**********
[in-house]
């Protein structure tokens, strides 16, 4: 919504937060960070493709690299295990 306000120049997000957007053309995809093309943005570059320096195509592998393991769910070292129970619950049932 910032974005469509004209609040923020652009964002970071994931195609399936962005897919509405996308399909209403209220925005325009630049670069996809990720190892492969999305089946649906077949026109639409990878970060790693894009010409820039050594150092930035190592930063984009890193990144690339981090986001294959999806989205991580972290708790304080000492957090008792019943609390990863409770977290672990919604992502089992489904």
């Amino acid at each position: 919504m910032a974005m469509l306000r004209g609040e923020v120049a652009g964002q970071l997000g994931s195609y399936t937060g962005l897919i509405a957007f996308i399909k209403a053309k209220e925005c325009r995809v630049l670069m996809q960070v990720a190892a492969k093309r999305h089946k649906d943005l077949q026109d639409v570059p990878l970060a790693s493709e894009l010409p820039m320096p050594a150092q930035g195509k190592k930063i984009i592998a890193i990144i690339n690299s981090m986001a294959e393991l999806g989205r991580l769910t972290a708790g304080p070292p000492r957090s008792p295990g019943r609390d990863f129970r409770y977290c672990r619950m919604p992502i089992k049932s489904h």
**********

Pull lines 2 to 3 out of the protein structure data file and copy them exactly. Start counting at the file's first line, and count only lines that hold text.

């Protein structure tokens, strides 16, 4: 919504937060960070493709690299295990 306000120049997000957007053309995809093309943005570059320096195509592998393991769910070292129970619950049932 910032974005469509004209609040923020652009964002970071994931195609399936962005897919509405996308399909209403209220925005325009630049670069996809990720190892492969999305089946649906077949026109639409990878970060790693894009010409820039050594150092930035190592930063984009890193990144690339981090986001294959999806989205991580972290708790304080000492957090008792019943609390990863409770977290672990919604992502089992489904």
């Amino acid at each position: 919504m910032a974005m469509l306000r004209g609040e923020v120049a652009g964002q970071l997000g994931s195609y399936t937060g962005l897919i509405a957007f996308i399909k209403a053309k209220e925005c325009r995809v630049l670069m996809q960070v990720a190892a492969k093309r999305h089946k649906d943005l077949q026109d639409v570059p990878l970060a790693s493709e894009l010409p820039m320096p050594a150092q930035g195509k190592k930063i984009i592998a890193i990144i690339n690299s981090m986001a294959e393991l999806g989205r991580l769910t972290a708790g304080p070292p000492r957090s008792p295990g019943r609390d990863f129970r409770y977290c672990r619950m919604p992502i089992k049932s489904h």